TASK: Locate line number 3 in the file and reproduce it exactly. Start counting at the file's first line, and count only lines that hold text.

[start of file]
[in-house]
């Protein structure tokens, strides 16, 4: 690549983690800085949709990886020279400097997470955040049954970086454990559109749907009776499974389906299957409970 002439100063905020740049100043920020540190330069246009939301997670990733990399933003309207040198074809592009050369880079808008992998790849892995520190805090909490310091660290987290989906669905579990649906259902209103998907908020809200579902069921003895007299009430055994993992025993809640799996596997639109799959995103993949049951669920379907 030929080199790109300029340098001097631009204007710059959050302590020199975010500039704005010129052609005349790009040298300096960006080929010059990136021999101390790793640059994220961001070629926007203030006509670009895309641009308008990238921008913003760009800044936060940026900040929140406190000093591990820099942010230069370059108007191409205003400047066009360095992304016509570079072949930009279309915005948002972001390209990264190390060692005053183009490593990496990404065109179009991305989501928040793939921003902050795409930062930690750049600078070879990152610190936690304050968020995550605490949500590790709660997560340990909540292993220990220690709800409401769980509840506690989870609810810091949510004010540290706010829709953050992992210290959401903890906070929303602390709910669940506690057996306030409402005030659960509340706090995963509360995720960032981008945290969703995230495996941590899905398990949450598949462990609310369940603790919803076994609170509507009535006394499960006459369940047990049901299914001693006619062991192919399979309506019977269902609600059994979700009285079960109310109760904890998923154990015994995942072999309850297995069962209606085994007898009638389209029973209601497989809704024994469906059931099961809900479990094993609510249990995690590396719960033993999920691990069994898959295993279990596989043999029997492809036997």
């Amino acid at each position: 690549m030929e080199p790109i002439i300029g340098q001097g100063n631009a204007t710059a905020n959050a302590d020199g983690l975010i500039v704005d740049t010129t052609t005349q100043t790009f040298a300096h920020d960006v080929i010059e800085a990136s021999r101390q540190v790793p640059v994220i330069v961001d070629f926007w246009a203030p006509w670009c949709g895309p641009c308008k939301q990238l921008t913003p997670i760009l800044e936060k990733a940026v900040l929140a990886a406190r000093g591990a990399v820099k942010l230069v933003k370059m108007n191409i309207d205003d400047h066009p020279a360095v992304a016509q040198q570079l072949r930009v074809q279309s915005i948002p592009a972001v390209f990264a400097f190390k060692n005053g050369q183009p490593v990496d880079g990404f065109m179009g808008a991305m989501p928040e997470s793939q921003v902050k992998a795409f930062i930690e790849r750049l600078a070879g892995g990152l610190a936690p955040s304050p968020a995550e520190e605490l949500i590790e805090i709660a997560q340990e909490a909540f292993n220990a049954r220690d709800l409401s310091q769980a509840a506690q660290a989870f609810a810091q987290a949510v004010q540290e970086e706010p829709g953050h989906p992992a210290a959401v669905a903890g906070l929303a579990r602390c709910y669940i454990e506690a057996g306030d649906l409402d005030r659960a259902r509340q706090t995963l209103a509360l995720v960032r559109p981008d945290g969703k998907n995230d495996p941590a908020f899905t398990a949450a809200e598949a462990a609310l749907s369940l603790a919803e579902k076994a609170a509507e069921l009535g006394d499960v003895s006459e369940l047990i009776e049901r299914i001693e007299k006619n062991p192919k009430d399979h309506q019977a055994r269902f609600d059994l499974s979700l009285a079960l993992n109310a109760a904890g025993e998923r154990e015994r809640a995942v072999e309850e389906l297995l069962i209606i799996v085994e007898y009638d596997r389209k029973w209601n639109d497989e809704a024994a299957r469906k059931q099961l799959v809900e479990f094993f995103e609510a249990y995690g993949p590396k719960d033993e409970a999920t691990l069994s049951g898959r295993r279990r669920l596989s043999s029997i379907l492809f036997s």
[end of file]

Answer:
């Amino acid at each position: 690549m030929e080199p790109i002439i300029g340098q001097g100063n631009a204007t710059a905020n959050a302590d020199g983690l975010i500039v704005d740049t010129t052609t005349q100043t790009f040298a300096h920020d960006v080929i010059e800085a990136s021999r101390q540190v790793p640059v994220i330069v961001d070629f926007w246009a203030p006509w670009c949709g895309p641009c308008k939301q990238l921008t913003p997670i760009l800044e936060k990733a940026v900040l929140a990886a406190r000093g591990a990399v820099k942010l230069v933003k370059m108007n191409i309207d205003d400047h066009p020279a360095v992304a016509q040198q570079l072949r930009v074809q279309s915005i948002p592009a972001v390209f990264a400097f190390k060692n005053g050369q183009p490593v990496d880079g990404f065109m179009g808008a991305m989501p928040e997470s793939q921003v902050k992998a795409f930062i930690e790849r750049l600078a070879g892995g990152l610190a936690p955040s304050p968020a995550e520190e605490l949500i590790e805090i709660a997560q340990e909490a909540f292993n220990a049954r220690d709800l409401s310091q769980a509840a506690q660290a989870f609810a810091q987290a949510v004010q540290e970086e706010p829709g953050h989906p992992a210290a959401v669905a903890g906070l929303a579990r602390c709910y669940i454990e506690a057996g306030d649906l409402d005030r659960a259902r509340q706090t995963l209103a509360l995720v960032r559109p981008d945290g969703k998907n995230d495996p941590a908020f899905t398990a949450a809200e598949a462990a609310l749907s369940l603790a919803e579902k076994a609170a509507e069921l009535g006394d499960v003895s006459e369940l047990i009776e049901r299914i001693e007299k006619n062991p192919k009430d399979h309506q019977a055994r269902f609600d059994l499974s979700l009285a079960l993992n109310a109760a904890g025993e998923r154990e015994r809640a995942v072999e309850e389906l297995l069962i209606i799996v085994e007898y009638d596997r389209k029973w209601n639109d497989e809704a024994a299957r469906k059931q099961l799959v809900e479990f094993f995103e609510a249990y995690g993949p590396k719960d033993e409970a999920t691990l069994s049951g898959r295993r279990r669920l596989s043999s029997i379907l492809f036997s």